From trouser roles to feisty female characters, Dublin-born operatic mezzo-soprano Ann Murray has had a dazzling career ever since her first title role in Gluck's Alceste in the mid-1970s. As she retires from the stage and turns her attention towards encouraging the next generation of young singers, her recordings, honours and reputation stand as a credit to her long and extraordinary career in opera.
How do you strike a balance between the world of opera and solo recitals? You are renowned on the opera stages worldwide, from Covent Garden to New York’s Metropolitan Opera and you are also well-versed in recital repertoire such as German Lieder and French chansons.
Lieder and opera go hand in hand, in my opinion. An aria in opera can be influenced by the intimate discipline of song. In a Lied, one can call on the broader canvas of opera to aid with interpretation. I have been so fortunate to have experienced both genres and feel it is vital for young singers to have experience and challenges in opera and Lied.
And within opera, do you have a preference in what type of roles you sing or a certain time period?
I have always been happy on stage. I have enjoyed the demands of playing trouser roles in Mozart, Handel and Strauss. The feisty women of Rossini, Berlioz and Mozart have also been a delight to perform. In opera, the works of these composers have formed the greatest part of my career.
We are talking to you not long before St. Patrick’s Day, a time that the world is reminded of Irish culture. Do you ever perform back home?
I have not sung at home for some years. During my career I have had few opportunities to perform in Ireland, sadly. However, it was a huge honour to be part of the Irish Gala at the Wigmore hall in London in recognition of the wonderful cultural relationship Ireland and the UK enjoy.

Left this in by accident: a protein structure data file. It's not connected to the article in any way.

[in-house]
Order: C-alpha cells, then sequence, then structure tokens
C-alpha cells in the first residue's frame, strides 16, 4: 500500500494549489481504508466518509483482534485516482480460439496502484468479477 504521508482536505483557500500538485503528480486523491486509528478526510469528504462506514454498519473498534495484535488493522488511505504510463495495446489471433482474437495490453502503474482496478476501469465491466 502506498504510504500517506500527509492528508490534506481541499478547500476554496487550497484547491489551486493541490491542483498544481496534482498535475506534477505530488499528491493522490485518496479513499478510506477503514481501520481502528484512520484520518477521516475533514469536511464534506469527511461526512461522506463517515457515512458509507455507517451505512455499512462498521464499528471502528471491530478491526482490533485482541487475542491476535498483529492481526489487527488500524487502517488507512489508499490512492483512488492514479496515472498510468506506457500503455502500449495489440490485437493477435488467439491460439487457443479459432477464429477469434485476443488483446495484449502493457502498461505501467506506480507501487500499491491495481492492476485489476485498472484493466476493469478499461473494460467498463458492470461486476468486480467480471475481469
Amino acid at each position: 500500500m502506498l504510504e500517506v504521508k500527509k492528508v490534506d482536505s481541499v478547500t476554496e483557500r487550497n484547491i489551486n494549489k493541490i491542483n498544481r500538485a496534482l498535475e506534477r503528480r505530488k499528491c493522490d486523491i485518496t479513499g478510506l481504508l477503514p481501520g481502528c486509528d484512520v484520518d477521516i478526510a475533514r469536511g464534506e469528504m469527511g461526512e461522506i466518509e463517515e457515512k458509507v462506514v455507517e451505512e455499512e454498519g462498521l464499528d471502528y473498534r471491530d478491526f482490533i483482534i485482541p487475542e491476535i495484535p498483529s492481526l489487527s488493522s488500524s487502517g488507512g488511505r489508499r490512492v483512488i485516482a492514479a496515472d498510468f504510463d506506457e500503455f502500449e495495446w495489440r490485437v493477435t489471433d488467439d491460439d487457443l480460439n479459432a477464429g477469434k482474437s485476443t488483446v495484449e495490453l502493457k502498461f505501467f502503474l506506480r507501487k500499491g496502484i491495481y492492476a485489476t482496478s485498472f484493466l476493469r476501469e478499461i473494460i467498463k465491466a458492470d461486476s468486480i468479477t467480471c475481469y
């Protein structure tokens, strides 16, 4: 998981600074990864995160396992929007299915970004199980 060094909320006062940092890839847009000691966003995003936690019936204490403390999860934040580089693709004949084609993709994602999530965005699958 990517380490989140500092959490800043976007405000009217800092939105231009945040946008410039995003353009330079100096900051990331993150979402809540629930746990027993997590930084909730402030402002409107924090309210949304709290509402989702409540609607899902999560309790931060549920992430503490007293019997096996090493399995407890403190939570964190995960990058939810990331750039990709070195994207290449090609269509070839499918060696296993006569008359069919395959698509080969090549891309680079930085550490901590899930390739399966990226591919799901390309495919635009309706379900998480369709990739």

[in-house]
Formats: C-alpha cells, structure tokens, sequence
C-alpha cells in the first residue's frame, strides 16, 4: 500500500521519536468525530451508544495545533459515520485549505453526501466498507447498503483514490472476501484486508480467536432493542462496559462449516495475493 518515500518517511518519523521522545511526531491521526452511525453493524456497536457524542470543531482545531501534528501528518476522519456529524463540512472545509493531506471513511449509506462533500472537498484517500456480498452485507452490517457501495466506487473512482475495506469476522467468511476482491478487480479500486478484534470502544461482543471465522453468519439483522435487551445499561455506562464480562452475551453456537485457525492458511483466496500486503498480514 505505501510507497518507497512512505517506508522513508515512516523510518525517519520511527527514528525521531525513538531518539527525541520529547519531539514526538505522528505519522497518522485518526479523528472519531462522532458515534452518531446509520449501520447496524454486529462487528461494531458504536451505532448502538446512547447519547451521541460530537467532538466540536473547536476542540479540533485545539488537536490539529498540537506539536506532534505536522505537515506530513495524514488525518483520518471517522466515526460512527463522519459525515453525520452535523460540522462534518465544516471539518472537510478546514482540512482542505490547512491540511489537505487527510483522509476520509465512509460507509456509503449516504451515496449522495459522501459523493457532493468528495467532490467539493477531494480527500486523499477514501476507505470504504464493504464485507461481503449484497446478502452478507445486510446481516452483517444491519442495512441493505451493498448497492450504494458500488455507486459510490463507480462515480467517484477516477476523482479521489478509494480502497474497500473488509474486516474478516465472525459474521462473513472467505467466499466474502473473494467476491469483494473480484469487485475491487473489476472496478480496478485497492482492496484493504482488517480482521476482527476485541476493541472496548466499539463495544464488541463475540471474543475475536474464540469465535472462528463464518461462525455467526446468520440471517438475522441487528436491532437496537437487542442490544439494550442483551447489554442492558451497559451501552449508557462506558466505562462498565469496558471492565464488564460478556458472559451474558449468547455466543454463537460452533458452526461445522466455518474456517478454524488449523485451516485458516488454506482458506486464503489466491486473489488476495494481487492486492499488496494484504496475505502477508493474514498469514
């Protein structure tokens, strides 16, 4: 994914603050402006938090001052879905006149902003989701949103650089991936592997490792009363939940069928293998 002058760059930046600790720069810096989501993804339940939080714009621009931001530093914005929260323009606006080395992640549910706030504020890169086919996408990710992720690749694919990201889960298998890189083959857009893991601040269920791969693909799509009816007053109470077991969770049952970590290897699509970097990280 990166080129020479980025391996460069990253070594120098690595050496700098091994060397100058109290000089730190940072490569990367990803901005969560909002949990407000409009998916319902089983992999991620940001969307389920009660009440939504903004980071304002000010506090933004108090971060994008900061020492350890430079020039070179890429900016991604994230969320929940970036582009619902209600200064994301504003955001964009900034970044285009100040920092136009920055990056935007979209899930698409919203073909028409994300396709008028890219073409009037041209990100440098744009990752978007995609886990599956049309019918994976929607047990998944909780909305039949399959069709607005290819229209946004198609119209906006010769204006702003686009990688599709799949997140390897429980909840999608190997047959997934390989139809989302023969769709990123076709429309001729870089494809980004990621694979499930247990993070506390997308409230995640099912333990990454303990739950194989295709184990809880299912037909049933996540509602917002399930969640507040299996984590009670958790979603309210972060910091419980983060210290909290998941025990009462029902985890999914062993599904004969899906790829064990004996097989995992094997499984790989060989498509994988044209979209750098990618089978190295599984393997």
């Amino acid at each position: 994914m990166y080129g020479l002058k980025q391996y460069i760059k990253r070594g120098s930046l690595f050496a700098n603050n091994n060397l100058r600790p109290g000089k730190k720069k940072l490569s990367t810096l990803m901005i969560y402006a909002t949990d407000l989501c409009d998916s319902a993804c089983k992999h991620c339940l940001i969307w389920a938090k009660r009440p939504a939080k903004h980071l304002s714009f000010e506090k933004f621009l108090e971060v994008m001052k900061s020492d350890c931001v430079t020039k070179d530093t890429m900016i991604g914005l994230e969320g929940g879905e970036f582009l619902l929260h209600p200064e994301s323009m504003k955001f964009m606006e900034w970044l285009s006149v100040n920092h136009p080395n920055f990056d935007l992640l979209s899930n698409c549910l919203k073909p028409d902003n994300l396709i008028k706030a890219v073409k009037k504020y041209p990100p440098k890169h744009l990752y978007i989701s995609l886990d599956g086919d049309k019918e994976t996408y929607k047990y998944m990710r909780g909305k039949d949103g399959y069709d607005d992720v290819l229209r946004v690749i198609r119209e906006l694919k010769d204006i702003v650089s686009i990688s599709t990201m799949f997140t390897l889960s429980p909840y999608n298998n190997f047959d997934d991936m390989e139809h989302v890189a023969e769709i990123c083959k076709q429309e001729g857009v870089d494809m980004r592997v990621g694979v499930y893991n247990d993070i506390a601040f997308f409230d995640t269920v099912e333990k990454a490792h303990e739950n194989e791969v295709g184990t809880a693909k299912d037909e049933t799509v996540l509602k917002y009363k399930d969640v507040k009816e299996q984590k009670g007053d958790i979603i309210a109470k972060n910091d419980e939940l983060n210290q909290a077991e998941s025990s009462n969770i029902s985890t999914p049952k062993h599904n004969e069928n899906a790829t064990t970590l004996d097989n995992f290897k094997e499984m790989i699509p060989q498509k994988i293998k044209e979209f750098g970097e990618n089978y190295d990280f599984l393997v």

It was a most moving occasion with excellent Irish artists performing Schubert in the first half and after the interval the audience were treated to a most entertaining Irish medley.
Have you performed any works by Irish composers?
Sadly and mainly because of my engagements elsewhere I have never had the chance to be involved in Irish contemporary music.
What attracted you to singing in the first place?
My mother noticed I had a goodish voice when I was a child. I was a member of the Young Dublin Singers while at primary school. Like thousands of others, I was entered for all the Feis Ceoil competitions going.
Did you have a long-term dream of singing professionally?
I never had a huge ambition to sing, I just did it. I was so lucky to have had a wonderful agent who built and managed my career. I also had dedicated teachers from the very start who taught me with care and expertise.
Personality is important for any musician, and even more so for a singer because you carry your instrument around with you all your life. How has your singing developed over time as you grew both as a singer and as a person?
The mechanics of singing have not been a huge challenge for me, thanks to excellent teaching. As experience grew, I developed a quiet confidence.
What’s in store for you in the near future, in terms of performances and/or recording?
After consultation with my advisors, I have recently decided to retire from the stage. I have many opportunities now to work with young singers and I hope I can help them on their way to a very challenging yet hugely rewarding career.
Ann Murray in conversation with Rachel Deloughry @DelouRachel
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An Interview with Baritone Lucas Meachem
24 March 2017
Corigliano’s latest opera The Ghosts of Versailles just won both best opera recording and best engineered album at the Grammys. primephonic caught up with one of the stars of the celebrated production, the American baritone Lucas Meachem.
Their nuanced dynamic shaping so heavenly performed and captured, it’s very hard to recall better examples. The whole thing is simply entrancing. This is probably as spiritual, in a primeval way, as music can possible be.